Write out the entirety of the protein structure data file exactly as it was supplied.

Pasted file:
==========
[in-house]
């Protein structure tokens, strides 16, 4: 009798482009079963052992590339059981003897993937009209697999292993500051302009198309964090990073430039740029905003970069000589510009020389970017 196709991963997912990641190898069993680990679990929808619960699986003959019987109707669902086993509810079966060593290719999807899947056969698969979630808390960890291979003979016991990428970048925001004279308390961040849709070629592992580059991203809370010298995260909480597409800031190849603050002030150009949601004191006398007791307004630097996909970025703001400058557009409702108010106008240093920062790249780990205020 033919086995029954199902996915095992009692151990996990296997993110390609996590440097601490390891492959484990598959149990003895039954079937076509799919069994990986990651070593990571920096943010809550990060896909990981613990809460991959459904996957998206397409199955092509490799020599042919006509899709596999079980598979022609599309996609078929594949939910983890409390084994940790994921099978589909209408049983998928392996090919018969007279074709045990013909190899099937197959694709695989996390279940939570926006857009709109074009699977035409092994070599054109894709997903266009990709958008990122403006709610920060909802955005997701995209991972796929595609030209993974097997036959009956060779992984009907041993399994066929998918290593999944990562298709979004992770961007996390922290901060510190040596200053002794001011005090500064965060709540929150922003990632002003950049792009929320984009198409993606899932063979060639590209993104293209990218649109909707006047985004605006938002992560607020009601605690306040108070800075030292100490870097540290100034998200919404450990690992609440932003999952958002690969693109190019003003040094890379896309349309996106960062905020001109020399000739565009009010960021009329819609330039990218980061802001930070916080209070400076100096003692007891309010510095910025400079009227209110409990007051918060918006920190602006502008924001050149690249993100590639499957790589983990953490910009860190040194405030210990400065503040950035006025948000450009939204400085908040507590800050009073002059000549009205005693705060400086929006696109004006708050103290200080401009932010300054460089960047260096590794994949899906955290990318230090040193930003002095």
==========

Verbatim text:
[in-house]
């Protein structure tokens, strides 16, 4: 009798482009079963052992590339059981003897993937009209697999292993500051302009198309964090990073430039740029905003970069000589510009020389970017 196709991963997912990641190898069993680990679990929808619960699986003959019987109707669902086993509810079966060593290719999807899947056969698969979630808390960890291979003979016991990428970048925001004279308390961040849709070629592992580059991203809370010298995260909480597409800031190849603050002030150009949601004191006398007791307004630097996909970025703001400058557009409702108010106008240093920062790249780990205020 033919086995029954199902996915095992009692151990996990296997993110390609996590440097601490390891492959484990598959149990003895039954079937076509799919069994990986990651070593990571920096943010809550990060896909990981613990809460991959459904996957998206397409199955092509490799020599042919006509899709596999079980598979022609599309996609078929594949939910983890409390084994940790994921099978589909209408049983998928392996090919018969007279074709045990013909190899099937197959694709695989996390279940939570926006857009709109074009699977035409092994070599054109894709997903266009990709958008990122403006709610920060909802955005997701995209991972796929595609030209993974097997036959009956060779992984009907041993399994066929998918290593999944990562298709979004992770961007996390922290901060510190040596200053002794001011005090500064965060709540929150922003990632002003950049792009929320984009198409993606899932063979060639590209993104293209990218649109909707006047985004605006938002992560607020009601605690306040108070800075030292100490870097540290100034998200919404450990690992609440932003999952958002690969693109190019003003040094890379896309349309996106960062905020001109020399000739565009009010960021009329819609330039990218980061802001930070916080209070400076100096003692007891309010510095910025400079009227209110409990007051918060918006920190602006502008924001050149690249993100590639499957790589983990953490910009860190040194405030210990400065503040950035006025948000450009939204400085908040507590800050009073002059000549009205005693705060400086929006696109004006708050103290200080401009932010300054460089960047260096590794994949899906955290990318230090040193930003002095």